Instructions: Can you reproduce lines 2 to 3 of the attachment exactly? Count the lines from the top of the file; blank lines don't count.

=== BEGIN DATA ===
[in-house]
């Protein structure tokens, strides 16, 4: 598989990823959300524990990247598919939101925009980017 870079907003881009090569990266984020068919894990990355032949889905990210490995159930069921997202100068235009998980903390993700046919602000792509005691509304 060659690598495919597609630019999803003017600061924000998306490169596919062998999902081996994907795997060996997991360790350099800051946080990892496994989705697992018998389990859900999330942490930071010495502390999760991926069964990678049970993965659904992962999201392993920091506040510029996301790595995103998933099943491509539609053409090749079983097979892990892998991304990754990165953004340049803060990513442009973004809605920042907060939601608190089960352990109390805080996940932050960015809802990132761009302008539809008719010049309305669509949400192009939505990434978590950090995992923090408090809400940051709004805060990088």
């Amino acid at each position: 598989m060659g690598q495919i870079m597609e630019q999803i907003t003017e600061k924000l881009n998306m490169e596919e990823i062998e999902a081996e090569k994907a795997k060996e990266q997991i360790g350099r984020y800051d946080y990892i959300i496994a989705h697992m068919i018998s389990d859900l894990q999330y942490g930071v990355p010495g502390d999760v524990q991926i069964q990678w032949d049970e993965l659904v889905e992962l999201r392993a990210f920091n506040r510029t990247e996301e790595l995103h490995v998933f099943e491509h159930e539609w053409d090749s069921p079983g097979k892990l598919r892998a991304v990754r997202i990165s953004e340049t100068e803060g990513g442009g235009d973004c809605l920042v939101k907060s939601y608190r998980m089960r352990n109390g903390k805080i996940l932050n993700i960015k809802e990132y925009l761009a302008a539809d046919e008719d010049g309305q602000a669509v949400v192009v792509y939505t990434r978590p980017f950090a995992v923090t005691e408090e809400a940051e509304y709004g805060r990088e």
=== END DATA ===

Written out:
């Protein structure tokens, strides 16, 4: 598989990823959300524990990247598919939101925009980017 870079907003881009090569990266984020068919894990990355032949889905990210490995159930069921997202100068235009998980903390993700046919602000792509005691509304 060659690598495919597609630019999803003017600061924000998306490169596919062998999902081996994907795997060996997991360790350099800051946080990892496994989705697992018998389990859900999330942490930071010495502390999760991926069964990678049970993965659904992962999201392993920091506040510029996301790595995103998933099943491509539609053409090749079983097979892990892998991304990754990165953004340049803060990513442009973004809605920042907060939601608190089960352990109390805080996940932050960015809802990132761009302008539809008719010049309305669509949400192009939505990434978590950090995992923090408090809400940051709004805060990088």
């Amino acid at each position: 598989m060659g690598q495919i870079m597609e630019q999803i907003t003017e600061k924000l881009n998306m490169e596919e990823i062998e999902a081996e090569k994907a795997k060996e990266q997991i360790g350099r984020y800051d946080y990892i959300i496994a989705h697992m068919i018998s389990d859900l894990q999330y942490g930071v990355p010495g502390d999760v524990q991926i069964q990678w032949d049970e993965l659904v889905e992962l999201r392993a990210f920091n506040r510029t990247e996301e790595l995103h490995v998933f099943e491509h159930e539609w053409d090749s069921p079983g097979k892990l598919r892998a991304v990754r997202i990165s953004e340049t100068e803060g990513g442009g235009d973004c809605l920042v939101k907060s939601y608190r998980m089960r352990n109390g903390k805080i996940l932050n993700i960015k809802e990132y925009l761009a302008a539809d046919e008719d010049g309305q602000a669509v949400v192009v792509y939505t990434r978590p980017f950090a995992v923090t005691e408090e809400a940051e509304y709004g805060r990088e």